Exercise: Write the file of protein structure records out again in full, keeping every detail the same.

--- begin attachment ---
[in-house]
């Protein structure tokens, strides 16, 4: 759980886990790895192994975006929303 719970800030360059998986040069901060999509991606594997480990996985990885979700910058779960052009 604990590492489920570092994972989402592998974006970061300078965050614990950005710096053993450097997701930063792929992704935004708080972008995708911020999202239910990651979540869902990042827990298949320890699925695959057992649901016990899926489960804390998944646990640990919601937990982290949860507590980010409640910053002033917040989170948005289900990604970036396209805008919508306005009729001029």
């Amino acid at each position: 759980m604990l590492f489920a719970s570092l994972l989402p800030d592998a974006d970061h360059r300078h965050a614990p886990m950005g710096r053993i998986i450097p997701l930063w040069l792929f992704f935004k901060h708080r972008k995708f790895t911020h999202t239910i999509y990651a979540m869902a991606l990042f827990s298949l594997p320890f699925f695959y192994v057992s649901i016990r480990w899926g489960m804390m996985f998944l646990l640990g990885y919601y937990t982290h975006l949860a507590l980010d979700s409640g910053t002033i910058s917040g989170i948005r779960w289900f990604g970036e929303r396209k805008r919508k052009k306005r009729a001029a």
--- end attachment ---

[in-house]
């Protein structure tokens, strides 16, 4: 759980886990790895192994975006929303 719970800030360059998986040069901060999509991606594997480990996985990885979700910058779960052009 604990590492489920570092994972989402592998974006970061300078965050614990950005710096053993450097997701930063792929992704935004708080972008995708911020999202239910990651979540869902990042827990298949320890699925695959057992649901016990899926489960804390998944646990640990919601937990982290949860507590980010409640910053002033917040989170948005289900990604970036396209805008919508306005009729001029």
């Amino acid at each position: 759980m604990l590492f489920a719970s570092l994972l989402p800030d592998a974006d970061h360059r300078h965050a614990p886990m950005g710096r053993i998986i450097p997701l930063w040069l792929f992704f935004k901060h708080r972008k995708f790895t911020h999202t239910i999509y990651a979540m869902a991606l990042f827990s298949l594997p320890f699925f695959y192994v057992s649901i016990r480990w899926g489960m804390m996985f998944l646990l640990g990885y919601y937990t982290h975006l949860a507590l980010d979700s409640g910053t002033i910058s917040g989170i948005r779960w289900f990604g970036e929303r396209k805008r919508k052009k306005r009729a001029a």